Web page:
Nobody is certain if the idea of one-man, one-vote will work, but the opposition and a number of independents are threatening to boycott the coming elections next month. The official stand is the Emir has a constitutional right to exercise emergency powers and change the voting system; the new parliament later can approve this emergency decree or reject it. However, from previous experience, that is when the government changed the system of voting from 10 constituencies to 25, the parliament at the time agreed to it. So the opposition believes that this can happen again.
The opposition groups are determined to take to the streets and ask the people not to vote, as a boycott could force the government to change course. The government, on the other hand, is determined to carry on with this election. However, the two sides appear to be on a collision course. No one at this stage knows what will happen. Taking the tense regional environment in the so-called Arab Spring countries into account, and the tensions involving US, Israel and Iran, coupled with the events in Bahrain, Iraq and Syria, the people of Kuwait are in the grip of uncertainty. Things can go wrong any time to an extent that both the government and the opposition might find themselves unable to control the situation.
There are two politically organised groups, both of them with a religious background. The the largest is Hadas, that is a breakaway Kuwaiti branch of the Muslim Brotherhood. The other is a Shiite faction that calls itself ‘People’s Islamist Group’. All other political groups are either small in number or of leftist or nationalist persuasion. Apart from these, there are individuals calling themselves “independents”. Those belonging to the People’s Islamist Group are sitting on the fence, watching the events to gauge where they are heading. There are others who have already announced their willingness to participate in the upcoming elections. But larger parties, like the Hadas, and also the independents, have already announced their boycott on the social media and through political demonstrations.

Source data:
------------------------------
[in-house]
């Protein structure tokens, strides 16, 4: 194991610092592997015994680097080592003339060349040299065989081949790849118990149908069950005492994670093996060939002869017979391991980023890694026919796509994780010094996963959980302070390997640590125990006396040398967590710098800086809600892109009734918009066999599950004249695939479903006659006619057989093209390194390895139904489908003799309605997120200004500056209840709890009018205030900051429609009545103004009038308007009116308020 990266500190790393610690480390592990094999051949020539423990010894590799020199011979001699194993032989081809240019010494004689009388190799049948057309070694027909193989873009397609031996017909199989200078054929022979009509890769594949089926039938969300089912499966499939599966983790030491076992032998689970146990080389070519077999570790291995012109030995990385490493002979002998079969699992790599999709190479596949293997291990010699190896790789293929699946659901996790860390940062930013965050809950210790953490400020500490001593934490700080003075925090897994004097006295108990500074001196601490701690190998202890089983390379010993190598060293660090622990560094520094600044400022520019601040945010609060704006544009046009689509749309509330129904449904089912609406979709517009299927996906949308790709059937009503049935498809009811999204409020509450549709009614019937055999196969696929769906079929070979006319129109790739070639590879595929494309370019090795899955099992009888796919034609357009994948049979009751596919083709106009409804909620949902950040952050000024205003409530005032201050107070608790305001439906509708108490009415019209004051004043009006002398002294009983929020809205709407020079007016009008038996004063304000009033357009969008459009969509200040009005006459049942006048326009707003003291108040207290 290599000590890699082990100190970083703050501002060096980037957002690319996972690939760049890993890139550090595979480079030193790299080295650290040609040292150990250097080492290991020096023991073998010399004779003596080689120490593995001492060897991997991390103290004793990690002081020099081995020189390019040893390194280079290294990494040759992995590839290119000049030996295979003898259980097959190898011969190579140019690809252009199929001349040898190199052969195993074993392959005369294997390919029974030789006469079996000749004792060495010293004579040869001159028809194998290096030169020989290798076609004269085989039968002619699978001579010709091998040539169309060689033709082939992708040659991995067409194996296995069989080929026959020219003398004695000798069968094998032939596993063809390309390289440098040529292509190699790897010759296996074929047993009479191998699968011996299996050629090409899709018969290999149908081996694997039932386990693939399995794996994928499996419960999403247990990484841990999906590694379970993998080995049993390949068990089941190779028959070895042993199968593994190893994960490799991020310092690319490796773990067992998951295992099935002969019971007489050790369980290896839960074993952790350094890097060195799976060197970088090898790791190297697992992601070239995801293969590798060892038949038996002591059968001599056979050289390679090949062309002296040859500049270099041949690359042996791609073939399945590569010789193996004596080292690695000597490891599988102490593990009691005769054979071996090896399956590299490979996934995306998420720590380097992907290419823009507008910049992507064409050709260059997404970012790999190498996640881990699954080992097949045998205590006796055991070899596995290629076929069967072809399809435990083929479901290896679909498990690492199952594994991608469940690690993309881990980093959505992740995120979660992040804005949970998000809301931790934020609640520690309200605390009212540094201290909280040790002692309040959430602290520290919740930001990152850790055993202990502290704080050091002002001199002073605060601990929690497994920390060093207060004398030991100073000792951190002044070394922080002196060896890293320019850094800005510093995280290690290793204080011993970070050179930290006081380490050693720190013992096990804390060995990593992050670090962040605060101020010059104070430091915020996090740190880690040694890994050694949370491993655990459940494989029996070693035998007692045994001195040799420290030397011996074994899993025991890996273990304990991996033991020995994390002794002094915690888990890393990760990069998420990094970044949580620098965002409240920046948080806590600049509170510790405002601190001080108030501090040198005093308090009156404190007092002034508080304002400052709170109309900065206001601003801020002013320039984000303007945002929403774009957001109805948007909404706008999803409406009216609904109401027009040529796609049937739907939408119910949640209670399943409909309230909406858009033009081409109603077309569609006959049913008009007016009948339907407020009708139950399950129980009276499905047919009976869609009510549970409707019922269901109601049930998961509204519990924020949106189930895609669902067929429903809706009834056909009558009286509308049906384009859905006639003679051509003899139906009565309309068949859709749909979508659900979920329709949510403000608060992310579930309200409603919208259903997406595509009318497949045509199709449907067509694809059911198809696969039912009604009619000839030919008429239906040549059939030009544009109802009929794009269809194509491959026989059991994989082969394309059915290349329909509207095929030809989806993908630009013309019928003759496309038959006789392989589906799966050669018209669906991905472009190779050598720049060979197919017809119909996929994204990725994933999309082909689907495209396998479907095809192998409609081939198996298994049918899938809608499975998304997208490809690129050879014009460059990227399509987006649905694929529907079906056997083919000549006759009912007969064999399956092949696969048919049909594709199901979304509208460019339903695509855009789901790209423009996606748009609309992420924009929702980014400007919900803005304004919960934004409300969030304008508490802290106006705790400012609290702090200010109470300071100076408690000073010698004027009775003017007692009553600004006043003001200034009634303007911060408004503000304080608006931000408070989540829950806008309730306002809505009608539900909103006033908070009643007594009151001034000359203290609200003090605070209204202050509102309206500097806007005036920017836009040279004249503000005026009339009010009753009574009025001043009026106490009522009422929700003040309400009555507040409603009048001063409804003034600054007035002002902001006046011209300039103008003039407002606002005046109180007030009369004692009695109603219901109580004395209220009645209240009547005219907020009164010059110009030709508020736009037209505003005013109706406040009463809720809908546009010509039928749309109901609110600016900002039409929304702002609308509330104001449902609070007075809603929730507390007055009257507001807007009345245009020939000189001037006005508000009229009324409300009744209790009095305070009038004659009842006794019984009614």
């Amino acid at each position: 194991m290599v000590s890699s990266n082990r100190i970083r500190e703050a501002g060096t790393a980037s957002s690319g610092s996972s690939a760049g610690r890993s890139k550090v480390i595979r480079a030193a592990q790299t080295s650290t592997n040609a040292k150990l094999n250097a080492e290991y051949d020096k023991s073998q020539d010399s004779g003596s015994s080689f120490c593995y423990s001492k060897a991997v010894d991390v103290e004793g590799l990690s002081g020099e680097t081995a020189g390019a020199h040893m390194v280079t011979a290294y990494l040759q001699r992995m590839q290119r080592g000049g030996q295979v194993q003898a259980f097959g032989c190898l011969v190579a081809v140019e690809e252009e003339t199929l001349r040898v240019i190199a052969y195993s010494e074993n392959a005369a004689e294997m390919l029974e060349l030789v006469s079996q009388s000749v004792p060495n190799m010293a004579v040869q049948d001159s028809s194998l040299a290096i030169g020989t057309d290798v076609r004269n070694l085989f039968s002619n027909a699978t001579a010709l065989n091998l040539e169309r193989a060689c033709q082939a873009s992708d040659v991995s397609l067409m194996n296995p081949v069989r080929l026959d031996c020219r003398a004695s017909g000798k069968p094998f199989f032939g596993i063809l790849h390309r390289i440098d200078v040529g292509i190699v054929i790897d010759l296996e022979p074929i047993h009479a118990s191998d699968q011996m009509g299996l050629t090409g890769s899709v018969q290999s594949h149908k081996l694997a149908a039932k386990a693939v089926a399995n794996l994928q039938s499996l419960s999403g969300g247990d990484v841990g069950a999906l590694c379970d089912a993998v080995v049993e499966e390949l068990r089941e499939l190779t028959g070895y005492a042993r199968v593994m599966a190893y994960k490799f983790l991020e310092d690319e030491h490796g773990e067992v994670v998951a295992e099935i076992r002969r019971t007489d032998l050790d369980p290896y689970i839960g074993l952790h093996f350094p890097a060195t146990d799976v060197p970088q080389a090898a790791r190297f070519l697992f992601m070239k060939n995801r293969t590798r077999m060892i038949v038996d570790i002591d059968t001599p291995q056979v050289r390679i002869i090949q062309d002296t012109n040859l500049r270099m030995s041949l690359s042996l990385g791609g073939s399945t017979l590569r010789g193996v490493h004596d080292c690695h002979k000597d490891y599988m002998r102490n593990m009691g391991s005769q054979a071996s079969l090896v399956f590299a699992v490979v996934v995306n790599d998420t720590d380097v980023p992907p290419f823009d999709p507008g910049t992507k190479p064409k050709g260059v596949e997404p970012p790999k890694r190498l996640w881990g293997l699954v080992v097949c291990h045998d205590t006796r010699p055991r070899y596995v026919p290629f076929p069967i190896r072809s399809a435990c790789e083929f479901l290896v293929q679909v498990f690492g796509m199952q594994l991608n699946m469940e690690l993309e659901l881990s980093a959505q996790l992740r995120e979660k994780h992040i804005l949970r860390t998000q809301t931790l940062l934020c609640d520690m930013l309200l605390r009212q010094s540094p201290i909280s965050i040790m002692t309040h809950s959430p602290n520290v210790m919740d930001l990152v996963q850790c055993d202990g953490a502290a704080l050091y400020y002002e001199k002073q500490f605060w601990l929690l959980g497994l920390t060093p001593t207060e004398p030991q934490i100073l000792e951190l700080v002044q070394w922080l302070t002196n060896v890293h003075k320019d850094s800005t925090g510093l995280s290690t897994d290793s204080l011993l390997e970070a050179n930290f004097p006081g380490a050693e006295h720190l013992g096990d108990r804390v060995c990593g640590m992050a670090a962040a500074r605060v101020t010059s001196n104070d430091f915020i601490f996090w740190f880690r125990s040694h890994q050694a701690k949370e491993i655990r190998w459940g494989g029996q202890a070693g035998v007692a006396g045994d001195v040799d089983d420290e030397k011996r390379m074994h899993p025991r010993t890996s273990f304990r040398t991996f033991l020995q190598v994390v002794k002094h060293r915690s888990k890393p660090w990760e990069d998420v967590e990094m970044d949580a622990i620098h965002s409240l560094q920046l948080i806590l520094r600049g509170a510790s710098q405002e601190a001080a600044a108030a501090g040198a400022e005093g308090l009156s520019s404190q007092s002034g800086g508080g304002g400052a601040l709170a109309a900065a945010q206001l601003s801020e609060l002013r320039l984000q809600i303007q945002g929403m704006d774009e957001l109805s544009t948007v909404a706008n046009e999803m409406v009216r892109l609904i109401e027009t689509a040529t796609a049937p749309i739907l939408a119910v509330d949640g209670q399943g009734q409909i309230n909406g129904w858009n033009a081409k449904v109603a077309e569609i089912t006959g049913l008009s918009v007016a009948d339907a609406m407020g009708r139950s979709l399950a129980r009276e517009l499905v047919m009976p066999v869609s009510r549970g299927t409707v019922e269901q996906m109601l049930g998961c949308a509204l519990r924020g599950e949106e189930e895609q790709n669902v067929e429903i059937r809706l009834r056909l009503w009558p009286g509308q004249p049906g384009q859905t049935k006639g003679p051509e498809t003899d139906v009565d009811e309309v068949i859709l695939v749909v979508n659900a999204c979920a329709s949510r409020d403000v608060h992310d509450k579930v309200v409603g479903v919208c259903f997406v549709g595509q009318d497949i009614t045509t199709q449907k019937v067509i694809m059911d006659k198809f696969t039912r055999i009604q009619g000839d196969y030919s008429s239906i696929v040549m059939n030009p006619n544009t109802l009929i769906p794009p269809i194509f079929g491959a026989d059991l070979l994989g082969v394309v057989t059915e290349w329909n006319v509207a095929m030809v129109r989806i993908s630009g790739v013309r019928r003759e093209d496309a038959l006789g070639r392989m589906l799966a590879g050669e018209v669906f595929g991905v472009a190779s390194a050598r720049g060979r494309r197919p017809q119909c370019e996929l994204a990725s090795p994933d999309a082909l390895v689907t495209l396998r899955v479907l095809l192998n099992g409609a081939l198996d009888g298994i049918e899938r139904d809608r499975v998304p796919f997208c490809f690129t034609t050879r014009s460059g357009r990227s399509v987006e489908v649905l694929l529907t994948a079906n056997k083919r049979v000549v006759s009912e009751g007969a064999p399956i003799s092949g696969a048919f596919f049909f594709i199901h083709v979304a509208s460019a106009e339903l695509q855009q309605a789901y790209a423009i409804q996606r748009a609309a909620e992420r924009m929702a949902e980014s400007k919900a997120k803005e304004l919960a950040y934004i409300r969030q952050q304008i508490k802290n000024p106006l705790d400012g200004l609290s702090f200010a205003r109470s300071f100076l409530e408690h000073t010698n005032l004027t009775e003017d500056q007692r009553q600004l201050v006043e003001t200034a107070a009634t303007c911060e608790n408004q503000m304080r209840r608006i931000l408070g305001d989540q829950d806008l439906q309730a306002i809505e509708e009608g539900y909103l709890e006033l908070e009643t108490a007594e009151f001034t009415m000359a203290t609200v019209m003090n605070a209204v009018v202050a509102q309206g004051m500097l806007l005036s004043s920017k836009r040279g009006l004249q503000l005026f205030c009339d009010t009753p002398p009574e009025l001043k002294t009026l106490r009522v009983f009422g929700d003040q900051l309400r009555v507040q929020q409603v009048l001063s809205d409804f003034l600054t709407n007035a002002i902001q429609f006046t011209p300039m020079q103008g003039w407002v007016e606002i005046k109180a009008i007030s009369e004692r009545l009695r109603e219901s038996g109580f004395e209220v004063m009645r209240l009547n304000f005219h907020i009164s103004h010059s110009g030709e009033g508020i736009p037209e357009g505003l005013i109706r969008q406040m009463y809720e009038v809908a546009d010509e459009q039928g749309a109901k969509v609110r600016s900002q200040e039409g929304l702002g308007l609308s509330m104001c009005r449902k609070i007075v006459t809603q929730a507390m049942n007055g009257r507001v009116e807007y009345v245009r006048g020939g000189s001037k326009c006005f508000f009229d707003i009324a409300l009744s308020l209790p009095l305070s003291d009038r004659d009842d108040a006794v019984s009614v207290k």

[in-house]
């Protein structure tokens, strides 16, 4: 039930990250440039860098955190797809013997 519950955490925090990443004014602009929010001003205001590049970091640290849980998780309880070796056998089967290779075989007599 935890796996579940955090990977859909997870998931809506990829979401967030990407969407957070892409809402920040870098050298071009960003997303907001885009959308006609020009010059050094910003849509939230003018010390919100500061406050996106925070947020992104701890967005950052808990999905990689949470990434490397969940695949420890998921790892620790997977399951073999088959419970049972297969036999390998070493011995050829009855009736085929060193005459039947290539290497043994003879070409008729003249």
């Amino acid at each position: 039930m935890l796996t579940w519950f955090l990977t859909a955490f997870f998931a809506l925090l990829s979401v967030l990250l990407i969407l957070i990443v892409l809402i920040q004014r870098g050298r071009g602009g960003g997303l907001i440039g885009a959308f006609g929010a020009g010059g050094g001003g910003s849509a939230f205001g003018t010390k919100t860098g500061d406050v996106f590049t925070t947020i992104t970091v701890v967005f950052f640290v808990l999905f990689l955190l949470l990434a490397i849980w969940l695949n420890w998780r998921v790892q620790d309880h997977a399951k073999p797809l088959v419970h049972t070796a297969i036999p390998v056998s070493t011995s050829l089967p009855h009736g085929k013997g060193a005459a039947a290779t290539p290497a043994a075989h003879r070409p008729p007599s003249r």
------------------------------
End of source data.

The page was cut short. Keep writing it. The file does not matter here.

To some observers, the Muslims Brotherhood currently has the momentum in the Middle East as they have prevailed in Egypt, where it matters, Tunisia, Yemen and to some extent also in Libya. They will probably emerge at the top in Syria, too. So some observers in Kuwait fear that the Hadas leadership has a hidden agenda, using the popular dissatisfaction to escalate their demand to make Kuwait a constitutional monarchy, under which the ruling family can rule, but not govern! This will enable them to partly control the political power they need, like their ideological brothers in the Arab Spring countries. This may probably be an exaggeration, but a good number of people believe in it, as they have been the driving force behind most of the mass demonstrations.
Election will be held on the basis of the system the Emir mentioned in his speech on November 6. The big question, however, is how many Kuwaitis are actually going to vote? Some are wondering what kind of persons will be running. The whole plan could collapse if there is a poor turnout on election day. One of the tactics employed by the government is to suggest that if anybody wants to confront the Emir’s decree in the future, he can do so by approaching the Constitutional Court and the government will be obliged to accept any ruling from that court. To some, that is one of the government’s way of buying time, defusing the pressure and finding a new power base. The coming few weeks will not be easy for Kuwait politically, since both sides are ignoring simple facts and that is no way to move forward, unless Kuwaitis mend the old ways and embrace long-ignored reforms — not only of electoral law, but also of the constitution itself. No nation on earth has written a political document and stuck to it with no change in 50 long years.
Mohammad Alrumaihi is a professor of political sociology at Kuwait University.